Eavesdropping on the Visitor Session
The attacker tries to intercept communication between the visitor and the agent to learn passwords, session information, cookie settings or confidential information between visitor and agent that can be used in a subsequent attack. While an attacker can attempt to eavesdrop on communications at any point, some attack points are more obvious than others, such as when the visitor accesses the company’s web site using an unsecured wireless network.
How we Prevent Eavesdroppers
The collaboration server transmits all data over your secure network connection. It does not make any network connections on its own, and it does not change or restrict the way your secure connection works. In addition, unblu takes these precautions:
We never transmit the content of a password field.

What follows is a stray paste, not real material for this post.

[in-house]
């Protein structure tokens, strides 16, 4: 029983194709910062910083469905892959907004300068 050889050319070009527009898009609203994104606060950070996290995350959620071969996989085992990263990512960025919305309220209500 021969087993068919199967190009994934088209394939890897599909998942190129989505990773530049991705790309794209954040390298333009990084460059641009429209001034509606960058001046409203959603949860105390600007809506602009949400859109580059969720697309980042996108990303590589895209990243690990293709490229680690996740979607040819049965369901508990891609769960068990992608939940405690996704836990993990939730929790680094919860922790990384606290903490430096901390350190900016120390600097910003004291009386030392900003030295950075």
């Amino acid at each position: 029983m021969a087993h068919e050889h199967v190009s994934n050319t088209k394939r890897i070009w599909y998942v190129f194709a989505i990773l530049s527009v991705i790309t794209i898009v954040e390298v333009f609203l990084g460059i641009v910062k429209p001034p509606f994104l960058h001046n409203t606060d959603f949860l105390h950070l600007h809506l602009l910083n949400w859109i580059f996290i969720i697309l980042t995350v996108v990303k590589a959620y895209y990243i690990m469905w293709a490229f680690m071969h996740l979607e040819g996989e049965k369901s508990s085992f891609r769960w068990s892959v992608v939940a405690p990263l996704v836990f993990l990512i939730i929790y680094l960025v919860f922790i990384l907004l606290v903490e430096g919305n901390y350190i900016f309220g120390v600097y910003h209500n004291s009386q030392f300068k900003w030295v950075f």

We use two independent session IDs, one for the session between the server and the visitor, and one for the session between the server and the agent. If an attacker learns one ID, he or she cannot use it to guess the other.
The client application does not require cookies. This means that you can use a secure proxy server that stores cookies internally and does not hand them out to the client.
All session IDs are created using the Java Security SecureRandom class, a widely-accepted way to create secure session IDs.
Note: If an attacker manages to compromise the safety of the network connection (for example, by hacking the visitor’s computer and logging the keyboard input), using unblu does not introduce any additional security concerns. We recommend using https connections for client sessions. Even if you do use unsecured connections, using unblu does not introduce additional security concerns.
Can Eavesdropping Succeed in a Cloud Setup?
The collaboration server blocks this type of attack in a cloud setup in the same way as for in an on-premises setup. However, an on-premises setup allows you to introduce an advanced security architecture customized to your specific needs, which is not possible in a cloud setup.